Communication is the most high-impact skill in a knowledge-based economy – Grace Chang, Founder and Principal Software Engineer at KintsugiFeatured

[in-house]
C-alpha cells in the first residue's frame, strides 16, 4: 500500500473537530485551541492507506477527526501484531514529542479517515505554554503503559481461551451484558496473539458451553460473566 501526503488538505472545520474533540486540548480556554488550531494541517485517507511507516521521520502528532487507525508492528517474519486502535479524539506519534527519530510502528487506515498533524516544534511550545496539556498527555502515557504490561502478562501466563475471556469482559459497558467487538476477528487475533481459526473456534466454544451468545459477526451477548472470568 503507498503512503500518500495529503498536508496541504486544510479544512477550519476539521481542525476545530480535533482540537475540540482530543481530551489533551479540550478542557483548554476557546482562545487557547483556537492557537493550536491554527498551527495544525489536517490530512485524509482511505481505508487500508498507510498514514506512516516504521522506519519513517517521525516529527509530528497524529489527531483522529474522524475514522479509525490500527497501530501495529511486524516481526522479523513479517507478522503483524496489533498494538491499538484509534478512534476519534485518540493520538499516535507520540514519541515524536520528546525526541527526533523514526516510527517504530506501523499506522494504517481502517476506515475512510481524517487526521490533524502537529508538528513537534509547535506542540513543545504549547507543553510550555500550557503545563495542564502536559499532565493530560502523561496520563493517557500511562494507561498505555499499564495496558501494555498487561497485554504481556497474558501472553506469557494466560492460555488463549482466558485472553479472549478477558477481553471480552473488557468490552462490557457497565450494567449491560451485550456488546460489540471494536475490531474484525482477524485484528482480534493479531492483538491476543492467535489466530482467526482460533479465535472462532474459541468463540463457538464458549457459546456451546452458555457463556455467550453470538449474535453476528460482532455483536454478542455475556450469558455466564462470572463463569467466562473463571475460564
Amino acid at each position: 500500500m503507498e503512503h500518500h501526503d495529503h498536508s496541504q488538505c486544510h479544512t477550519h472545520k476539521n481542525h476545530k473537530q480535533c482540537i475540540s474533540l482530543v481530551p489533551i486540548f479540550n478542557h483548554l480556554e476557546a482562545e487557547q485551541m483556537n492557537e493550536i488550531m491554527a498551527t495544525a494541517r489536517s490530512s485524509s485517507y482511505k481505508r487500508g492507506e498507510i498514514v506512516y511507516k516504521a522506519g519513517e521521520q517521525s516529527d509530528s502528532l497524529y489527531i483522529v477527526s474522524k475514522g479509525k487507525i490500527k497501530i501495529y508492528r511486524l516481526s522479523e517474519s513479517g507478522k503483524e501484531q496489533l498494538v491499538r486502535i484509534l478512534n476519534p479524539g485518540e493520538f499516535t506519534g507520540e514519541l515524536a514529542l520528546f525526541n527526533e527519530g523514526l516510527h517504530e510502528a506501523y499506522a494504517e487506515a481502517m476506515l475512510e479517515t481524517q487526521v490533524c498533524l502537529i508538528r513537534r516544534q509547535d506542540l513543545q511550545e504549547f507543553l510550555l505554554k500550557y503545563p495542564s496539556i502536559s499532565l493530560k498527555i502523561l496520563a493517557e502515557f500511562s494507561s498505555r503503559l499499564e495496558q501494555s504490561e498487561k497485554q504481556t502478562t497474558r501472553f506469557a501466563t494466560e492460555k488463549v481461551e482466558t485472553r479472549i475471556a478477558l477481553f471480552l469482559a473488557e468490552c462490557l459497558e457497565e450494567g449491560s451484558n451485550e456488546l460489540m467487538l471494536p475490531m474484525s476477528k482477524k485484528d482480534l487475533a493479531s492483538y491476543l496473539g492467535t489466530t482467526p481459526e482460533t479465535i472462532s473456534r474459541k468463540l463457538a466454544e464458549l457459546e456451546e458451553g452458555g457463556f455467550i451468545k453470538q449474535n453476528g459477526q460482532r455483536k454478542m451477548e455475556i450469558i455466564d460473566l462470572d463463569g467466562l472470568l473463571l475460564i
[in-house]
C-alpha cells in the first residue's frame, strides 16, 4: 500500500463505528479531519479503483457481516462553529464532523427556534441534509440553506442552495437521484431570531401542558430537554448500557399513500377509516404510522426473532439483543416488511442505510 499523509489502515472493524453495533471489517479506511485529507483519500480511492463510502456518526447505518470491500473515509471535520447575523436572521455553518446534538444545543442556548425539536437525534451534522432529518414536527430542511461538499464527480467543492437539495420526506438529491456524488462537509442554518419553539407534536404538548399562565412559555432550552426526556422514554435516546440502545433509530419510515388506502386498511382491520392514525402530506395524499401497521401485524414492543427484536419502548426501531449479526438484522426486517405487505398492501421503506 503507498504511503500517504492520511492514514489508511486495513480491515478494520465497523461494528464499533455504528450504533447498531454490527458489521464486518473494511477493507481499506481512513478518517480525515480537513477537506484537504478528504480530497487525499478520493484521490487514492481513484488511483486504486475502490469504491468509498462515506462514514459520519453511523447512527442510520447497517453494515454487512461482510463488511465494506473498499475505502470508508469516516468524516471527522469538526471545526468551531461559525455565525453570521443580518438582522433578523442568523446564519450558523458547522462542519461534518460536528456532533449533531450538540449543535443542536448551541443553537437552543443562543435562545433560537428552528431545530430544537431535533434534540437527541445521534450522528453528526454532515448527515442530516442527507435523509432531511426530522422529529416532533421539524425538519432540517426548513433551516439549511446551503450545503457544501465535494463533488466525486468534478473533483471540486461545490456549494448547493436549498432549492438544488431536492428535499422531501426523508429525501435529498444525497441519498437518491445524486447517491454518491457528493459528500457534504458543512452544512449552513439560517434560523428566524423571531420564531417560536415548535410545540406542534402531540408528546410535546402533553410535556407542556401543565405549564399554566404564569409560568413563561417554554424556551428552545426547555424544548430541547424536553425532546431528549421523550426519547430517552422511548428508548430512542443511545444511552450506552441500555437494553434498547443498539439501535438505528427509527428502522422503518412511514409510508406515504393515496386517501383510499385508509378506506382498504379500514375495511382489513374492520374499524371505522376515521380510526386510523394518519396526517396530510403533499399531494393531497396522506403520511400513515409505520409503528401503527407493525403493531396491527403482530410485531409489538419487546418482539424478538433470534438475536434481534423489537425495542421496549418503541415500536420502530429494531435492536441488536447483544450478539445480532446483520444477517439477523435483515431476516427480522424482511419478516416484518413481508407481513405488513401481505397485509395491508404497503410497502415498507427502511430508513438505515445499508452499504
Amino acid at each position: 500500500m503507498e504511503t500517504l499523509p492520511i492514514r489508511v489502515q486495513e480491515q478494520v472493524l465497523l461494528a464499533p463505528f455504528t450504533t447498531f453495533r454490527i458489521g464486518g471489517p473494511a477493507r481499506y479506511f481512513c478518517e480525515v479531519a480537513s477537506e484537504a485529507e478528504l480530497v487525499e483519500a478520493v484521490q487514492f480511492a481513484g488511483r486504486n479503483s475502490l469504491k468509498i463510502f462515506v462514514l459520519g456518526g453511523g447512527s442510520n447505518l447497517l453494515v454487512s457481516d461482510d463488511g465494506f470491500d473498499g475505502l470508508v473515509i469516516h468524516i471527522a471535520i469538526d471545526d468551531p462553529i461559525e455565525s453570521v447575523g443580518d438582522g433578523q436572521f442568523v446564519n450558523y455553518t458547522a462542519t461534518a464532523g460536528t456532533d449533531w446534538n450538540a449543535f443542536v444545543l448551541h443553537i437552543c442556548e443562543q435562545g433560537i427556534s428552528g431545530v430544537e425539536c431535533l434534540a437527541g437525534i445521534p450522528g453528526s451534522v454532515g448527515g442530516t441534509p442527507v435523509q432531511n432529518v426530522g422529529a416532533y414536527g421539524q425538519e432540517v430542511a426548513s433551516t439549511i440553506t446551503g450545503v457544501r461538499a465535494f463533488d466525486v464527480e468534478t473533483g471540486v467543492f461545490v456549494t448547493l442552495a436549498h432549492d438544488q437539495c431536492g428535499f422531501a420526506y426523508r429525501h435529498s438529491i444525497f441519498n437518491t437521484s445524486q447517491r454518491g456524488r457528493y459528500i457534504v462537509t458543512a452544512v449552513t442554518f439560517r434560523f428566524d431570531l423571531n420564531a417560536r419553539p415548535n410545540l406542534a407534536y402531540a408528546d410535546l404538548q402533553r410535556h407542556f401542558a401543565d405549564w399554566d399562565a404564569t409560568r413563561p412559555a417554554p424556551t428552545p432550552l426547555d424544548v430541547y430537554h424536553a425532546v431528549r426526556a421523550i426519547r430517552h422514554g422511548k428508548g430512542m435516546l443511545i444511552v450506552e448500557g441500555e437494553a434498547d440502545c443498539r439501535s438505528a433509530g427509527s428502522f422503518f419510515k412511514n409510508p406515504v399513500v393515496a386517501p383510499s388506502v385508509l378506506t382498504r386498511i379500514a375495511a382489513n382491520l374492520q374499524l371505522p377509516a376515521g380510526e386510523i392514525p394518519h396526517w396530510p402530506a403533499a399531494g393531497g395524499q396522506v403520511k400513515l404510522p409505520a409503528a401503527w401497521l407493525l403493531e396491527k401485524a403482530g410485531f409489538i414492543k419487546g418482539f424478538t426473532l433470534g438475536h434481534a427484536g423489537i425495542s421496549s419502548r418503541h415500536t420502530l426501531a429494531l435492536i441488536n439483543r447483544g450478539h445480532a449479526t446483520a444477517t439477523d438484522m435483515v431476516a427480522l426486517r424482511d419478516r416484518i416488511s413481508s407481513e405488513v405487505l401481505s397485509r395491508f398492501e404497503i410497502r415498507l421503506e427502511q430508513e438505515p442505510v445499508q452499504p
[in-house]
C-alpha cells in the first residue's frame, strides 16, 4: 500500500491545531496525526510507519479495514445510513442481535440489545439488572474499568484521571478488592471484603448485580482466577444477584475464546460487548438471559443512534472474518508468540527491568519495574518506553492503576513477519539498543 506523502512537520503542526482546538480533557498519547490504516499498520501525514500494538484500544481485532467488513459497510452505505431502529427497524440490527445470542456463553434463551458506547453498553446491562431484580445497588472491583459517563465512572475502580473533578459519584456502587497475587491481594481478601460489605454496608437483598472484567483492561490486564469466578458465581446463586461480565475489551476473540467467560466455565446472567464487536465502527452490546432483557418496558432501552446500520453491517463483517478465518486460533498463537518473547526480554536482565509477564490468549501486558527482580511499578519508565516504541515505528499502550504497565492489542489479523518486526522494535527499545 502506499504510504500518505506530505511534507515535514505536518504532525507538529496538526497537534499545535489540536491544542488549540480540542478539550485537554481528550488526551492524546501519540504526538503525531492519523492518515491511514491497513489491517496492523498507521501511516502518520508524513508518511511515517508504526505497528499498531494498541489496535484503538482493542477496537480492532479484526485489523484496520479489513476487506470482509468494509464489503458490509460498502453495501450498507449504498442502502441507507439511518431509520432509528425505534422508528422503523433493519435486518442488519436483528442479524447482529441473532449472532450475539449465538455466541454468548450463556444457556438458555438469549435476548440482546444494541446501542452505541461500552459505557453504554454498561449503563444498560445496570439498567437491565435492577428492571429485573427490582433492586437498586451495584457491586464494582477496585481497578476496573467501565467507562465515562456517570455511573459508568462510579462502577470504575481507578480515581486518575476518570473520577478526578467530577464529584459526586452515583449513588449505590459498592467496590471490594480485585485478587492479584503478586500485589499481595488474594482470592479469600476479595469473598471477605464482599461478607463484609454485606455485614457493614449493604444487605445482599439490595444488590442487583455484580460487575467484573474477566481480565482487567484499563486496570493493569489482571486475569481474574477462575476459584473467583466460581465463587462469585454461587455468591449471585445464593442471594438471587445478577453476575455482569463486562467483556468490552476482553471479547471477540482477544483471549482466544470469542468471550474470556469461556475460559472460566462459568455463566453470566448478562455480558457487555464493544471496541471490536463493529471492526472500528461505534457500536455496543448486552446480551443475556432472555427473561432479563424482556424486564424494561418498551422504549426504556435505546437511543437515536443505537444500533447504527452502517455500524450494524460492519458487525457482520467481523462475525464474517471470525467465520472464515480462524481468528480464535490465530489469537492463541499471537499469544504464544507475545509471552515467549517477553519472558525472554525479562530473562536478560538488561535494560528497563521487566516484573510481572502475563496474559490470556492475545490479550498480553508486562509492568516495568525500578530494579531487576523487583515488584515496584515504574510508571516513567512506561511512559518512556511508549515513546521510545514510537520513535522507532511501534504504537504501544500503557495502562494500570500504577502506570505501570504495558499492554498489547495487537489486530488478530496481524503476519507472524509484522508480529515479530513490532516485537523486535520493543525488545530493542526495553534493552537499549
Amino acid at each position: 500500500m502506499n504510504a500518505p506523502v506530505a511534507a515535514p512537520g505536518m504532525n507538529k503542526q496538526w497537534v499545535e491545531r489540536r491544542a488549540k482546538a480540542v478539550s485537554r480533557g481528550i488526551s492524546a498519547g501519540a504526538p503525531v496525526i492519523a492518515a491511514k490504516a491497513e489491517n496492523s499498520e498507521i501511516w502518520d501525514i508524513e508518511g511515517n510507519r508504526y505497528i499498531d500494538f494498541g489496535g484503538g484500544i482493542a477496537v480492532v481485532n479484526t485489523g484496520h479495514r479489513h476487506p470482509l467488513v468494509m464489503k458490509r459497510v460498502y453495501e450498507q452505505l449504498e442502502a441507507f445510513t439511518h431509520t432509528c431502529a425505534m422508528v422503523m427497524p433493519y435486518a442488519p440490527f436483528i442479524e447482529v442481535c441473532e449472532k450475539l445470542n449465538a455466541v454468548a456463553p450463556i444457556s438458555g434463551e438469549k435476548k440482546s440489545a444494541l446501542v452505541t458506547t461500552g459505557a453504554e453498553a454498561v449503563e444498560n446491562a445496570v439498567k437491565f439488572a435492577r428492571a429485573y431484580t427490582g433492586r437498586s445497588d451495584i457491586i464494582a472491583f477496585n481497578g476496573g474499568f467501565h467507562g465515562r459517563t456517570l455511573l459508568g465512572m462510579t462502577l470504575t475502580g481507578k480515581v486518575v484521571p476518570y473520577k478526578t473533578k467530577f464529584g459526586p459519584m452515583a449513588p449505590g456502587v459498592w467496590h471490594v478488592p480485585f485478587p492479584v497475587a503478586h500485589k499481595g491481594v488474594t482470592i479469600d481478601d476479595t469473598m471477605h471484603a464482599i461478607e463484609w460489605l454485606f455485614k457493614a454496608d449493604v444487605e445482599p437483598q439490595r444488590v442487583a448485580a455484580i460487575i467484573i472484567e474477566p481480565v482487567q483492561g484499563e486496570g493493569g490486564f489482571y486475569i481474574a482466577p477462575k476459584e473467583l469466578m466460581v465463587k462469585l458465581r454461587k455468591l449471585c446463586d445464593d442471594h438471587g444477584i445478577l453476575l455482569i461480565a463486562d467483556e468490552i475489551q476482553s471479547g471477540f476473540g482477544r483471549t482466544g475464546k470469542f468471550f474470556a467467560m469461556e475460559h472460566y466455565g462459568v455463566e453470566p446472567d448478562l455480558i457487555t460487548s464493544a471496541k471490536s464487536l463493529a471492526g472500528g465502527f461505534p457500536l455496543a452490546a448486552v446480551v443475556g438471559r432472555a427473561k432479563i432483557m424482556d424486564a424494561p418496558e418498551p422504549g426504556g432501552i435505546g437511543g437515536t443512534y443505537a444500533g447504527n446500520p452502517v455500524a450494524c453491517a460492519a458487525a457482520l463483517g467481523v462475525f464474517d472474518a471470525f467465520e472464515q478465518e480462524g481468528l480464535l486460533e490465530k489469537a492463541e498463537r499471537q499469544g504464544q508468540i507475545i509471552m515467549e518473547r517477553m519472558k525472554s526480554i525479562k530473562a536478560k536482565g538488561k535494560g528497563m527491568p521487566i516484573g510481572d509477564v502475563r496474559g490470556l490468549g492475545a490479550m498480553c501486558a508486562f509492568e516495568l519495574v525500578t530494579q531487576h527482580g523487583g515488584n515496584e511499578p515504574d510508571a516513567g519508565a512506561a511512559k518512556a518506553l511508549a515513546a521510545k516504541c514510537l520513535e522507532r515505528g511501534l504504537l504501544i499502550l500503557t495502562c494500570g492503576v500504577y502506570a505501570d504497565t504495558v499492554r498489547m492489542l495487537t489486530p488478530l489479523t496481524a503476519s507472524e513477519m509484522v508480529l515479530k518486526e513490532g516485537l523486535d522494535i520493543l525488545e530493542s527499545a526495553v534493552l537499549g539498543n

In the past few weeks, we interviewed our community managers. Starting this week, we're kicking off a new, ongoing series of interviews with Elpha members. If you'd like to nominate a member, let us know via DM.What’s your name and your current role? If you’re a student, what are you studying?Grace Chang, Founder/CEO and Principal Software Engineer at Kintsugi.Where’s the place of your origin?I immigrated from Taiwan, grew up in Denver, and went to grad and undergrad in Los Angeles. Today, I’m based in San Francisco. I am grateful to have had the opportunity to live, study, and travel internationally - it’s definitely shaped my world views.How do you define tech? Innovation through scientific inquiry. Every generation, we have an opportunity to reshape industry as we discover new, better infrastructure. If AI is the new electricity, I often think about how buildings, neighborhoods, farming, highways, education, finance, healthcare, climate, government, and connection will evolve.How many years have you been in tech? Many - over two decades. 😅What's the most technical aspect of your job?How to enable rapid discovery: how fast can I learn a new language, framework, or model to validate a set of hypotheses? For example, in my previous role as the Head of Product for a machine learning startup, we utilized signal processing from mobile phones and wearables to authenticate users. Though similar to the signal processing for voice in my current startup, our application relies much more heavily on the state-of-the-art for natural language processing. From 0 to 1, much depends on finding experts in the field and forcing yourself to immerse in the new and challenging. A few months ago, I wouldn’t have been able to tell you much on transformers, tokenization, masking, and distillation. But today, I have a working grasp of the latest and a technical team of engineers including myself and clinicians, who are building new features to test our understanding every day with real users across 250 international cities. We are using sensors to create objective measurements, algorithms to scale the doctor, and developing novel therapies that do not include pharma in an emerging category of digital therapeutics. What is the one skill you find yourself using every day?Communication. Even though English is not my first language, I constantly find myself refining my writing, listening, speaking, connecting, and storytelling skills. Growing up in Colorado was really hard as a kid. I had lower-income parents who struggled to speak English and navigating awkward teenage years as a shy, minority woman at a 92% caucasian, National Blue Ribbon public high school was isolating. I excelled in math, computers, drawing, reading, and debate, but largely felt like an outcast, emo, and anti-authority--maybe the perfect recipe for how I ended up in so many entrepreneurial endeavors! It was okay to have a non-conformist point of view :)During my career, I’ve learned that communication is the most high-impact skill in a largely knowledge-based economy. Whether it’s having tough conversations with people you care about, creating compelling narratives to funnel people into your ecosystem, building worthwhile products with users to fuel the health of our collective future, learning storytelling from experts outside my industry, or taking time for myself in indulging in a great read, as strong as I’ve become as an individual contributor across disciplines and truly full-stack, teams power change. Communication fuels scale.What’s something that you’ve done that you’re proud of?Having the courage to start something new again. Surprisingly, life has a lot of unintended restarts. For me, that has been in career across industries, education across disciplines, and relationships in marriage and divorce. At the time, I felt were moments of true despair, all recovered and then some in the roller coaster we call life!Tell us about someone who has inspired you a great deal. Who was it and how did they inspire you?Most recently, Ruth Bader Ginsberg and Hedy Lamarr, two incredibly badass women with very fun documentaries that showcase their genius. Over my lifetime, Warren Buffett has played an instrumental role in how I view the long game: relationships matter, values-based thinking matters, generating long-term wealth matters, and how you conduct yourself in business matters. In college, I became obsessed with equities investing and Jim Cramer’s Mad Money, an outlandish but engaging radio broadcast, introduced me to Benjamin Graham’s Intelligent Investor and Warren Buffett’s Security Analysis and his essays, seminal works in value investing. For someone like myself, raised in a socioeconomically challenged immigrant household, these people made a financial and material impact on my livelihood. Twenty years of investing and a little bit of luck have provided the financial freedom to explore entrepreneurial endeavors I would not be privy to had it not been for them sharing their wisdom and my parents’ emphasis on the value of a lifetime of learning.What do you do when you aren't working or studying?Celebrating the small wins! I’ve been researching the benefits of developing habits around celebration, and part of the delight in meditation is being very connected with the present and feeling grateful for the ordinary. I’ve always felt a strong connection to nature and nothing is more decadent than spending an afternoon hiking or cycling through a forest. You may have heard of Shinrin-yoku or “forest bathing” which grew in popularity in Japan during the 1980s and has become a cornerstone for preventative health care and healing in Japanese medicine. I love spending time with wonderful people in nature. It is spiritually nourishing. What is one piece of advice that you’d share with the Elpha community?You are a powerhouse! Despite our trials and tribulations, women are stronger for all of our struggles. Our authentic friendships, empathic intelligence, and unbridled care for our collective well-being are what makes each one of us so special. Thank you for keeping on!Grace Chang is the Founder/CEO of Kintsugi Mindful Wellness. Kintsugi is a smart voice journaling platform for mental health. We use voice biomarkers to measure and predict well-being. Grace was previously in technical leadership roles at several startups including a machine learning company specializing in signal processing for authentication. Grace was a past winner at TechCrunch Disrupt, RSA Innovation Sandbox, and SXSW.